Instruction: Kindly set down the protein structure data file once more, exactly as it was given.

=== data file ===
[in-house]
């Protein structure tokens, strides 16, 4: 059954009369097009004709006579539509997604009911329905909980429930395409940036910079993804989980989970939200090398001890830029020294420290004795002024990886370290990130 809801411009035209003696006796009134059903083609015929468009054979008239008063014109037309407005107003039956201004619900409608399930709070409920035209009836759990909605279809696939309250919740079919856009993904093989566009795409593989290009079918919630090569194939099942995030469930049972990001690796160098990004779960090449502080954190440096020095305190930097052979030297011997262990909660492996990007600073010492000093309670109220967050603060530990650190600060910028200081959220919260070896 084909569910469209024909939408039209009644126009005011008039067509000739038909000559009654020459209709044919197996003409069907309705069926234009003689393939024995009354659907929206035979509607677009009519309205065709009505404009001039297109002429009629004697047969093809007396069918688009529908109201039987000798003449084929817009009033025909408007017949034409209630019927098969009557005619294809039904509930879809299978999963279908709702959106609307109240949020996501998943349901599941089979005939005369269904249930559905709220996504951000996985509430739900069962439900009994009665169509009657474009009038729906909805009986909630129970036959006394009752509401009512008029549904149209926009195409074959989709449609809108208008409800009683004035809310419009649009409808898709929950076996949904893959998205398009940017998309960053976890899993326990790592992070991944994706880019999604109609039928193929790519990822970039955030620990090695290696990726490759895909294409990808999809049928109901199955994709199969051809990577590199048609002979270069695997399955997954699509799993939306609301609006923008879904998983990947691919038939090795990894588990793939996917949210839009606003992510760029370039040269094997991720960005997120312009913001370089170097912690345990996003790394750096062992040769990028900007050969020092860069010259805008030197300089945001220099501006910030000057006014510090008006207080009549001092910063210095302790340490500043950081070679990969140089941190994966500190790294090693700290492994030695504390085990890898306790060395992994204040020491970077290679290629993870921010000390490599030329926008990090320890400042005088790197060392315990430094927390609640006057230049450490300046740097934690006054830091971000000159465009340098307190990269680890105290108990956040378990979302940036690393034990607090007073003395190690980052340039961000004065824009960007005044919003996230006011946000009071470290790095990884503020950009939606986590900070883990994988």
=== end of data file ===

[in-house]
């Protein structure tokens, strides 16, 4: 059954009369097009004709006579539509997604009911329905909980429930395409940036910079993804989980989970939200090398001890830029020294420290004795002024990886370290990130 809801411009035209003696006796009134059903083609015929468009054979008239008063014109037309407005107003039956201004619900409608399930709070409920035209009836759990909605279809696939309250919740079919856009993904093989566009795409593989290009079918919630090569194939099942995030469930049972990001690796160098990004779960090449502080954190440096020095305190930097052979030297011997262990909660492996990007600073010492000093309670109220967050603060530990650190600060910028200081959220919260070896 084909569910469209024909939408039209009644126009005011008039067509000739038909000559009654020459209709044919197996003409069907309705069926234009003689393939024995009354659907929206035979509607677009009519309205065709009505404009001039297109002429009629004697047969093809007396069918688009529908109201039987000798003449084929817009009033025909408007017949034409209630019927098969009557005619294809039904509930879809299978999963279908709702959106609307109240949020996501998943349901599941089979005939005369269904249930559905709220996504951000996985509430739900069962439900009994009665169509009657474009009038729906909805009986909630129970036959006394009752509401009512008029549904149209926009195409074959989709449609809108208008409800009683004035809310419009649009409808898709929950076996949904893959998205398009940017998309960053976890899993326990790592992070991944994706880019999604109609039928193929790519990822970039955030620990090695290696990726490759895909294409990808999809049928109901199955994709199969051809990577590199048609002979270069695997399955997954699509799993939306609301609006923008879904998983990947691919038939090795990894588990793939996917949210839009606003992510760029370039040269094997991720960005997120312009913001370089170097912690345990996003790394750096062992040769990028900007050969020092860069010259805008030197300089945001220099501006910030000057006014510090008006207080009549001092910063210095302790340490500043950081070679990969140089941190994966500190790294090693700290492994030695504390085990890898306790060395992994204040020491970077290679290629993870921010000390490599030329926008990090320890400042005088790197060392315990430094927390609640006057230049450490300046740097934690006054830091971000000159465009340098307190990269680890105290108990956040378990979302940036690393034990607090007073003395190690980052340039961000004065824009960007005044919003996230006011946000009071470290790095990884503020950009939606986590900070883990994988």